Online payments giant PayPal has forgone agreements with Australian banks and telecommunications companies as it takes on Visa and Mastercard for a share of the increasingly lucrative mobile payments space.
The company this week expanded a payment program that allows consumers to pay for goods at cafes, shops and bars using their existing PayPal account, and a mobile application.
But unlike similar trials from major banks and telecommunications companies in recent years, PayPal's solution has focused on point-of-sale vendors and individual businesses.
Mobile payment trials in Australia to date have focused on complex profit- and data-sharing agreements between banks and telcos, while the recent launch of a Visa online payments gateway that rivals PayPal's existing services also relies on participation from local banks.
"It's just very hard to make that model work," PayPal head of global payments, Hill Ferguson, told The shy;Australian Financial Review.
"I think the more you get more and more industry participants vying for a share of the customer, a share of the transaction, it just gets hard and that's a big reason why we haven't seen [contactless mobile] technology take off in many parts of the world," he said.
He pointed to Google Wallet, a payment trial the search giant began in 2011, which required users to have a specific type of phone, as well as existing relationships with Citibank and US mobile carrier Sprint.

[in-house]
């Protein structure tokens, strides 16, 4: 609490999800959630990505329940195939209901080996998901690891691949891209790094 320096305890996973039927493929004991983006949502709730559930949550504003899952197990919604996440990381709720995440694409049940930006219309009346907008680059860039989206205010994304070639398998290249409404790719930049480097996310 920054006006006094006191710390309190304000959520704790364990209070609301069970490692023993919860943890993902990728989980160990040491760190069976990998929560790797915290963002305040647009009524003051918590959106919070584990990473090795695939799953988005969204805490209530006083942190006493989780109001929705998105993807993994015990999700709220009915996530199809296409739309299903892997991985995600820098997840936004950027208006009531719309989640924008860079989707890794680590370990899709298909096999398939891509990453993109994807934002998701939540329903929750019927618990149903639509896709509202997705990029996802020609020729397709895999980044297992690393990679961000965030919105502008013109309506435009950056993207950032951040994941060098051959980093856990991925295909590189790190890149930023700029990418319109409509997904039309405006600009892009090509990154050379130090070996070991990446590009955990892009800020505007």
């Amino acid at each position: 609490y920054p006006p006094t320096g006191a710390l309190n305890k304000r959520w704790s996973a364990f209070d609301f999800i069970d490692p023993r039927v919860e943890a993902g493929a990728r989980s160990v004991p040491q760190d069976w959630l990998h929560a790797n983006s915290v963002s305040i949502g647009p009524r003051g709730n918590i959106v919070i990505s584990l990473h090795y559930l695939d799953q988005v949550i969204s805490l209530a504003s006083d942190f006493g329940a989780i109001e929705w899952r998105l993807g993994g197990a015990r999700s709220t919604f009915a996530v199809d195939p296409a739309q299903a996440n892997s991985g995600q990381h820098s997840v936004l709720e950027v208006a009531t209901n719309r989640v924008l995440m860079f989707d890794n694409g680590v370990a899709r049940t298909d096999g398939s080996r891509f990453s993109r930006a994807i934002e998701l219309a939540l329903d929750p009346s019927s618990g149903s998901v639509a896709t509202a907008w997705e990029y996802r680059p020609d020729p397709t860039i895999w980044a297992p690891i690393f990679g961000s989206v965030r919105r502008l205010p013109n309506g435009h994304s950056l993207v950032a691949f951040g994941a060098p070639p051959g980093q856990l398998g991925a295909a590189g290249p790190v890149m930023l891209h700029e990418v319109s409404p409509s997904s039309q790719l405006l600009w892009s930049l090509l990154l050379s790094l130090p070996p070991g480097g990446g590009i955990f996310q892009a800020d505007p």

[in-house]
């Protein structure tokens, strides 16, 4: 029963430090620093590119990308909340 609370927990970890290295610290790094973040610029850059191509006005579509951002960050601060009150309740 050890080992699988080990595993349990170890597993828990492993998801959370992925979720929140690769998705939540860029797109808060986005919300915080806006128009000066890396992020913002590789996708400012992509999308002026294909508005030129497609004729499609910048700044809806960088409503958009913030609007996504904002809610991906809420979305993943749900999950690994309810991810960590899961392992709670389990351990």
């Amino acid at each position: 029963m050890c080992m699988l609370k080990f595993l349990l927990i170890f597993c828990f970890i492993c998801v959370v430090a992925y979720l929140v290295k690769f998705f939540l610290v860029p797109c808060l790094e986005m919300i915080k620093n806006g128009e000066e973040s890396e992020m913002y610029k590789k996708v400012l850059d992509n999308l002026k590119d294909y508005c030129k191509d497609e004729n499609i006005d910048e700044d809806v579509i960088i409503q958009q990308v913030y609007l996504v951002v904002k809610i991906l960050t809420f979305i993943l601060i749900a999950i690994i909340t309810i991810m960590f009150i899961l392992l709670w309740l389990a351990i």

As Visa and Mastercard attempt to take online market share from PayPal, the latter company has ramped up its own competition offline, heavily marketing services that allow consumers to pay with their mobiles, while allowing small businesses to accept credit card payments with a mobile app.
The mobile payments service will be available from next week at thousands of shops around Australia, but lacking support from major department stores and supermarket chains, since it requires shops to change or implement new point-of-sale devices to accept the payments. Mr Ferguson said PayPal had had "very encouraging conversations" with major department stores and supermarket chains, but would not say if agreements had been reached.
"For these types of products to work well you need good merchant density," he said. "What's exciting about Australia is you have these markets hubs like Sydney where we've been able to get out and get really good coverage."
Bitcoin could see mainstream acceptance
Mr Ferguson forecast the burgeoning digital currency Bitcoin could be accepted by the mainstream in the coming years, defying recent claimsit would be relegated only to "geeks".
"Bitcoin is a fascinating development," he said. "It's sort of this ideal currency by design in how it's been conceived and managed, it's got all the properties of the perfect form of money, but . as a stored value it's so volatile today that most consumers would be scared out of their wits to keep real money there."
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